It’s easy to look at the final score of a game and make all kinds of false assumptions. But without reading game recaps and looking at box scores, you really have no idea of what took place and the current form of the participating teams. It’s key to handicap games again after the games are over. Ask yourself some questions: What happened that you expected to happen, and what was a surprise? Which things are likely to repeat themselves, and which are something of an anomaly?
Here’s a fictitious example: The Pistons play the Bulls at home as nine-point favorites, but win by only 97-90. However, after looking at the box score, it’s clear that Detroit dominated for most of the game. The Pistons won the rebounding battle and forced the Bulls into turnovers. They led by double digits at halftime and after three quarters. But the Bulls hit some late shots in garbage time and closed the gap late. On that same night, the Raptors are nine-point favorites to the Nuggets and win by that same 97-90 margin. But the box score here indicates a whole different story. The Raptors trailed throughout this game, but got hot in the fourth quarter to steal the victory. Toronto made an uncharacteristic 27 of its 30 free-throw attempts and hit 10 3-pointers. Denver shot just 4-for-19 in the fourth quarter.
By examining the box scores, you can recognize that the Pistons are in better form than the Raptors and/or the Nuggets are in better form than the Bulls. This sort of deduction can make your future wagers involving those teams more likely to be successful, even though the final scores of the two games were exactly the same.
4) Take advantage of value
Linesmakers have a pretty good idea of which way the money is going to flow once they hang their opening numbers. Amateur bettors are a big part of this, falling in love with ‘public’ teams and betting them over and over again. Public teams usually refer to the team with the most media attention. In college sports, these teams are usually in the top-25 and from a major conference. In pro sports, these teams are the hottest teams or teams at the top of their respective divisions or conferences. The professional bettor will recognize this public bias, notice that the lines are inflated for many of the best teams in the country and either bet against many of the good teams or pass on their games entirely.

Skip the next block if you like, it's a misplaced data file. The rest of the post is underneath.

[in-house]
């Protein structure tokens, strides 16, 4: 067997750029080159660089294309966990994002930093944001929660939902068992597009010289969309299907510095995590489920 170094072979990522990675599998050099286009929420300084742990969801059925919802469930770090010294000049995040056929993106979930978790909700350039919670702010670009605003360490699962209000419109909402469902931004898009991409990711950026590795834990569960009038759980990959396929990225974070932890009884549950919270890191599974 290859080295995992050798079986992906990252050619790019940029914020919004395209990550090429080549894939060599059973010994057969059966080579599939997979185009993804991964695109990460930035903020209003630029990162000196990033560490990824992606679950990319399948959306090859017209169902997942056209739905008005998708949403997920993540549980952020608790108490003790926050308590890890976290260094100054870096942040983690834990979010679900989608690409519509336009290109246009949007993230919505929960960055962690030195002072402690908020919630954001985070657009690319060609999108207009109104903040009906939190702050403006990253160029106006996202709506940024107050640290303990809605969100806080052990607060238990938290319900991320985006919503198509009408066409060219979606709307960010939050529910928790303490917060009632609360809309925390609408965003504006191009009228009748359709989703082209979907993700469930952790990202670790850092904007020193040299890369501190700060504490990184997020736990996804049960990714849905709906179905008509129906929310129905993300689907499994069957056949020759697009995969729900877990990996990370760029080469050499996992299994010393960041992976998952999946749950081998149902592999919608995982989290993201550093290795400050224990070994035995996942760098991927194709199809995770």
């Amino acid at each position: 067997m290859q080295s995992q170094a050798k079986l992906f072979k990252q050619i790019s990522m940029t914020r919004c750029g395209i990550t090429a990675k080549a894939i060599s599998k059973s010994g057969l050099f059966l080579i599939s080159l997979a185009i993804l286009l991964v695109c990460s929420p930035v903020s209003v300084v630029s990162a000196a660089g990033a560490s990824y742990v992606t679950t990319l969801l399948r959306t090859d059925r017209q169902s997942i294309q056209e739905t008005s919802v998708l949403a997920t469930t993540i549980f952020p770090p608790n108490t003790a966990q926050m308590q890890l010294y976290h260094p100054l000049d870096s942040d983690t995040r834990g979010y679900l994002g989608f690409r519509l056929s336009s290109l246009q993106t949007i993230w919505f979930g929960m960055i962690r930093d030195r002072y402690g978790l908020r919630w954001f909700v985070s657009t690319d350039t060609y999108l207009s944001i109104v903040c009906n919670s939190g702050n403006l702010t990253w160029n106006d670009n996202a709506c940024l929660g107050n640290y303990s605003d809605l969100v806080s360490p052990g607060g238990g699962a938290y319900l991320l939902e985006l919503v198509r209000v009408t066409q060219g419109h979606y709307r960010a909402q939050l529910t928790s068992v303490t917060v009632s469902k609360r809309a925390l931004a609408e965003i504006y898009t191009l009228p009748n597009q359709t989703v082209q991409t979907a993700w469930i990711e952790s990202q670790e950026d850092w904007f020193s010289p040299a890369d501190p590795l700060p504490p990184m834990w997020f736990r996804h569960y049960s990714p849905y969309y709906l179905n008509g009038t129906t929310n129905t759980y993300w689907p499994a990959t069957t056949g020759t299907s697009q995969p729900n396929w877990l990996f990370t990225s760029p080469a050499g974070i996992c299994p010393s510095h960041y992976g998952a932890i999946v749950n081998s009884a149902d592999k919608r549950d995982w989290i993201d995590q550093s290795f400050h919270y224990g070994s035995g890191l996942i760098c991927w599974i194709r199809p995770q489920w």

The pro bettors concentrate much more on backing the teams that have fallen underneath the public’s collective radar, as well as fading some of the mediocre squads that are in poor current form. The pros bet against top-25 clubs far more often than they back them. Because the teams are the most recognized, a bettor will catch six points on the underdog instead of four.
It’s equally important to recognize when the linesmakers have priced you out of a play. When a team is flourishing, it becomes more and more risky to side with them. A team’s value dwindles as their success grows, and a professional bettor will always be able to spot this trend and stay away from supporting these teams.
5) Be smart when betting your streaks
It’s one of the most common mistakes that amateurs make, and it’s quite possibly the most costly. They press their losses, raising the stakes to get back to even off a losing streak. Pro bettors know that there will be times when you lose more than you win. Hopefully, those times are few and far between, but inevitably, they will happen to everybody. Rather than raising the stakes during those times when you are having a bad run, the pro lowers his stakes, conserving bankroll while waiting for things to turn around. A professional bettor will avoid a perilous approach. Conversely, the pro knows that winning streaks are the time to press your bets, not the time to pull back with a conservative approach. When a pro bettor is in good form and good rhythm, the professional will not be afraid to raise the stakes a bit, making larger plays when the percentages are favorable (positive expectation wagers). It sounds so basic – don’t chase losses and ride your winning streaks. But few amateur bettors have the discipline.
Photo Credit: Daniel X. O’Neil